How can China cope with changes unseen in a century?
Zheng Yongnian

Editor's note: Zheng Yongnian is dean of the Advanced Institute of Global and Contemporary China Studies at the Chinese University of Hong Kong, Shenzhen. This is Part I of an edited translation of Zheng's keynote speech at Wuxi Economic Development Zone Industry Matchmaking Meeting in Shenzhen. The article reflects the author's opinions and not necessarily the views of CGTN.

Today, we are facing major changes that have not been seen in a century. What does this mean for our country, our businesses, and our efforts to pursue tech innovation? What pushes the world into an era of unprecedented change?

Simply put, there are two factors. The first is the U.S.' decline; the second is China's rapid rise. But I want to emphasize that the decline of the United States is relative. It is still very strong, and is only seen as being in decline because China is rising too fast.

The U.S.' strategic goal is clear: to interrupt China's modernization process once again. Ever since China was defeated by the West in the late Qing Dynasty, our modernization process has been interrupted every now and then, with China's first few attempts for modernization being thwarted by the Japanese.

The U.S. is well aware that China is too powerful to contain. China has achieved remarkable development since its reform and opening-up four decades ago.

It's too late for the United States to seek containment. Then what else can it do?

In the past two years, two issues have drawn our attention, the middle-income trap and the Thucydides trap. The U.S. believes that if China fell into the middle-income trap, it would never be able to challenge the United States, in which case, there will be no Thucydides trap. 

Therefore, the U.S. intends to contain China through a Cold War on technology front as the first step and then expand to other spheres .

What should China do? Whether the U.S.' strategy towards China will achieve its desired goals depends largely on how China responds. I think China needs to think about how to respond to the U.S. rationally, rather than being dominated by emotions.

First, we need to be objective that the U.S.' decline is just relative, not absolute. It is still developing.

According to historical experience, the decline of a great power usually takes a long time, which will never happen overnight.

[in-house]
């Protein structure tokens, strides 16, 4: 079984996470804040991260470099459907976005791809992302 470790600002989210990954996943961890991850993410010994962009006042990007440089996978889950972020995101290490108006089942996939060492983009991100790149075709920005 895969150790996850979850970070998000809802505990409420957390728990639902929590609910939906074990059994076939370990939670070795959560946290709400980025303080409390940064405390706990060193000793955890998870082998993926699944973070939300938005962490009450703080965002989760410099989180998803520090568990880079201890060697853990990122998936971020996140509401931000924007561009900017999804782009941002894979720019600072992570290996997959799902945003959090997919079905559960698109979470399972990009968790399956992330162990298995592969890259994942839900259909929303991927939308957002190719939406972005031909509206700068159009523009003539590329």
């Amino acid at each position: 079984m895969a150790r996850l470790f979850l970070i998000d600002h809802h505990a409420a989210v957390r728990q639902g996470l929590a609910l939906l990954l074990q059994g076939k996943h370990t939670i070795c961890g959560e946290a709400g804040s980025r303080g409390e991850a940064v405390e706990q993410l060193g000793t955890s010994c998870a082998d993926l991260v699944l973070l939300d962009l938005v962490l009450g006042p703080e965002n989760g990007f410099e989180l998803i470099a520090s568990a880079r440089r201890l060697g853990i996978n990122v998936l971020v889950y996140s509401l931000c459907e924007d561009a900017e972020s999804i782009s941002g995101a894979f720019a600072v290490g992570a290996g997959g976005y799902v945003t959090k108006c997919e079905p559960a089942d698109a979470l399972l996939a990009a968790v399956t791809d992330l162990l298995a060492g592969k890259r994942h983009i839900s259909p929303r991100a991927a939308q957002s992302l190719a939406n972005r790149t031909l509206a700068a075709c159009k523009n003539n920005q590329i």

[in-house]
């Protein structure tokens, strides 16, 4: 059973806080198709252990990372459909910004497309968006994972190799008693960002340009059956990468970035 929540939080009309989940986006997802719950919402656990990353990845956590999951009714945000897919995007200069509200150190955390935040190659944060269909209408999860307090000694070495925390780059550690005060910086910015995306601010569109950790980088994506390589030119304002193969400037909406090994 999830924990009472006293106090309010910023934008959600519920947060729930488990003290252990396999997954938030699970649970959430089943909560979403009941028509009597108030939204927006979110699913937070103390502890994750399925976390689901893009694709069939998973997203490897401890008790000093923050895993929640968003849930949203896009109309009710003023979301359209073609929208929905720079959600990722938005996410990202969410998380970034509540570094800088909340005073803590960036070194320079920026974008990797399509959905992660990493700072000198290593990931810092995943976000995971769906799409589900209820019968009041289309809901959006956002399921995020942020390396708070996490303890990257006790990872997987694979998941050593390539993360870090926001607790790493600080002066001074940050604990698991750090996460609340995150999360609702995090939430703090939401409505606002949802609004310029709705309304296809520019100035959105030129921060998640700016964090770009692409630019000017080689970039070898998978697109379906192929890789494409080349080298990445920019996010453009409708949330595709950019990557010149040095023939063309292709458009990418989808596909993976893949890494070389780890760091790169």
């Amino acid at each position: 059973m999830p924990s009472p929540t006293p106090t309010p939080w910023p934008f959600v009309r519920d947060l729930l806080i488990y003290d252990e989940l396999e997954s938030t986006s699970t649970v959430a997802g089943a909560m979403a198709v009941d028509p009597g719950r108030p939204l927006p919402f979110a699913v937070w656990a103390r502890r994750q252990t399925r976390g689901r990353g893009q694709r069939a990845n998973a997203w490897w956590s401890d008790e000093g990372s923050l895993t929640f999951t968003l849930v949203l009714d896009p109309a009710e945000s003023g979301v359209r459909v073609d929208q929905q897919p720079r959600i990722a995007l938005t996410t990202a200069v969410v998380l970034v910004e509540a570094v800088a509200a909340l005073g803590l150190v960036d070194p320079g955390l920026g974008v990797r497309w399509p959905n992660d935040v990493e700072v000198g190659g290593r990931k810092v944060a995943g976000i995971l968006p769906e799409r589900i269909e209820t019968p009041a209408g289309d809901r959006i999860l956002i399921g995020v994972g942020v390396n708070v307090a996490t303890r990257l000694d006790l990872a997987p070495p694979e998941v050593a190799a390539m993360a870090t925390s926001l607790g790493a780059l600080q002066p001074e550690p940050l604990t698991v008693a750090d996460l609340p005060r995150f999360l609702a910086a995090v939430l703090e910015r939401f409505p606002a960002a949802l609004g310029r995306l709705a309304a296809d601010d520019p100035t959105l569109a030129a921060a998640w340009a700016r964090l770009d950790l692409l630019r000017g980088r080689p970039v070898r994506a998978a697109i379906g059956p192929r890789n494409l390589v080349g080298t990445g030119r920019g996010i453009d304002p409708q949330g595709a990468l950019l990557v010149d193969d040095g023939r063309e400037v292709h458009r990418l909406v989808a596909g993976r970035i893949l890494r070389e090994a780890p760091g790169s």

Chinese Minister of Industry and Information Technology Miao Wei once said that the U.S. still ranks top in manufacturing sector, and is followed by Japan and Europe. China stays between the third and fourth tiers.

In economics, the U.S. dollar has not been unseated from its hegemonic position. Militarily, the U.S. is still the most formidable force in the world.

New York Stock Exchange (NYSE) building is seen with the Fearless Girl Statue in Lower Manhattan, New York City, U.S., May 26, 2020. /VCG

New York Stock Exchange (NYSE) building is seen with the Fearless Girl Statue in Lower Manhattan, New York City, U.S., May 26, 2020. /VCG

The primary problem of the United States today is the system of governance. From the 1980s to 2008, the world economy experienced a wave of super-globalization, and the U.S. was the biggest beneficiary.

But a large portion of the American people did not reap the benefit. Poor governance within the U.S. led to income and wealth gaps, and the U.S. has changed from a proud middle-class society to a billionaires' society, and the huge benefits gained from globalization have fallen into the pockets of a few people.

From the end of World War II to the 1980s, the American middle class which once accounted for 70 percent of the population has shrunken to less than 50 percent, seeing a 20 decline over the past 20 years.

The decline in the share of the American middle class has been particularly pronounced during the U.S. former President Obama's presidency.

In terms of social governance, the U.S. used to be a beacon of democracy and elitist rule, why has it degenerated to what it is now? It is because of social inequity which results from poor governance. 

One of the prominent features of Western development since modern times is the separation of politics from economics. The crisis in America today is profound, but probably not a match to the Vietnam War and Martin Luther King's civil rights movement in the 1960s.

Secondly, in terms of technological innovation, we should admit that China is still a major power in the application of technology, but not in tech innovation.

Most of the contemporary innovative technologies come from the West, including the nuclear bomb, hydrogen bomb and satellites, which would have taken us much longer to develop without the return of outstanding intellectuals like Qian Xuesen.

For a long time in the future, we will still be in the stage of tech application. It will take a long time transferring from a tech user to a tech inventor.

Thirdly, there are two areas where the U.S.' decoupling policy may get its way. One is in so-called national security. The U.S. will require or even force the return of high-tech companies in the name of national security; another one is medical supply.

The return of medical companies has already begun, which is often interpreted as "de-sinofication". But in my view, since medical supplies are vital to people's lives, they cannot all be produced overseas.

As for other areas, the relocation of production cannot be described as "decoupling" or "de-sinofication". 

Before the U.S.-China trade war, some Western companies had already shifted production from the Pearl River Delta and Yangtze River Delta to other countries considering that China's increased labor and land costs and its heightened environmental awareness, which is a normal economic behavior.

Therefore, we cannot be too nationalistic when interpreting the changes in China-U.S. relations.

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